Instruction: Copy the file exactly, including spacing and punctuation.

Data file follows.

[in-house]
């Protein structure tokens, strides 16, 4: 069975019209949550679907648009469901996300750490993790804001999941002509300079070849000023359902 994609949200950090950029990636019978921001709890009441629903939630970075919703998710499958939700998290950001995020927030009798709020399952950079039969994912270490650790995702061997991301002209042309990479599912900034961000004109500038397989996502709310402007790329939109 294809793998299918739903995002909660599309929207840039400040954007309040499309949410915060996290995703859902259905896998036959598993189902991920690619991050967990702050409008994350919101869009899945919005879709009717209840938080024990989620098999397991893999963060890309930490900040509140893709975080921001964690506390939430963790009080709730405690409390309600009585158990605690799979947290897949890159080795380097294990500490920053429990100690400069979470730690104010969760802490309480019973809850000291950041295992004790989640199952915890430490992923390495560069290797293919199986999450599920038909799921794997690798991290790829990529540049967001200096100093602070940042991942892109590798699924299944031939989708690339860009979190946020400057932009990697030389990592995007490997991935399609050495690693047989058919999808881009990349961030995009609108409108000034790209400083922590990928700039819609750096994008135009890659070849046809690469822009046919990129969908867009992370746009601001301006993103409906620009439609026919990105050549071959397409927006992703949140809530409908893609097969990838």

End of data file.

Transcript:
[in-house]
């Protein structure tokens, strides 16, 4: 069975019209949550679907648009469901996300750490993790804001999941002509300079070849000023359902 994609949200950090950029990636019978921001709890009441629903939630970075919703998710499958939700998290950001995020927030009798709020399952950079039969994912270490650790995702061997991301002209042309990479599912900034961000004109500038397989996502709310402007790329939109 294809793998299918739903995002909660599309929207840039400040954007309040499309949410915060996290995703859902259905896998036959598993189902991920690619991050967990702050409008994350919101869009899945919005879709009717209840938080024990989620098999397991893999963060890309930490900040509140893709975080921001964690506390939430963790009080709730405690409390309600009585158990605690799979947290897949890159080795380097294990500490920053429990100690400069979470730690104010969760802490309480019973809850000291950041295992004790989640199952915890430490992923390495560069290797293919199986999450599920038909799921794997690798991290790829990529540049967001200096100093602070940042991942892109590798699924299944031939989708690339860009979190946020400057932009990697030389990592995007490997991935399609050495690693047989058919999808881009990349961030995009609108409108000034790209400083922590990928700039819609750096994008135009890659070849046809690469822009046919990129969908867009992370746009601001301006993103409906620009439609026919990105050549071959397409927006992703949140809530409908893609097969990838």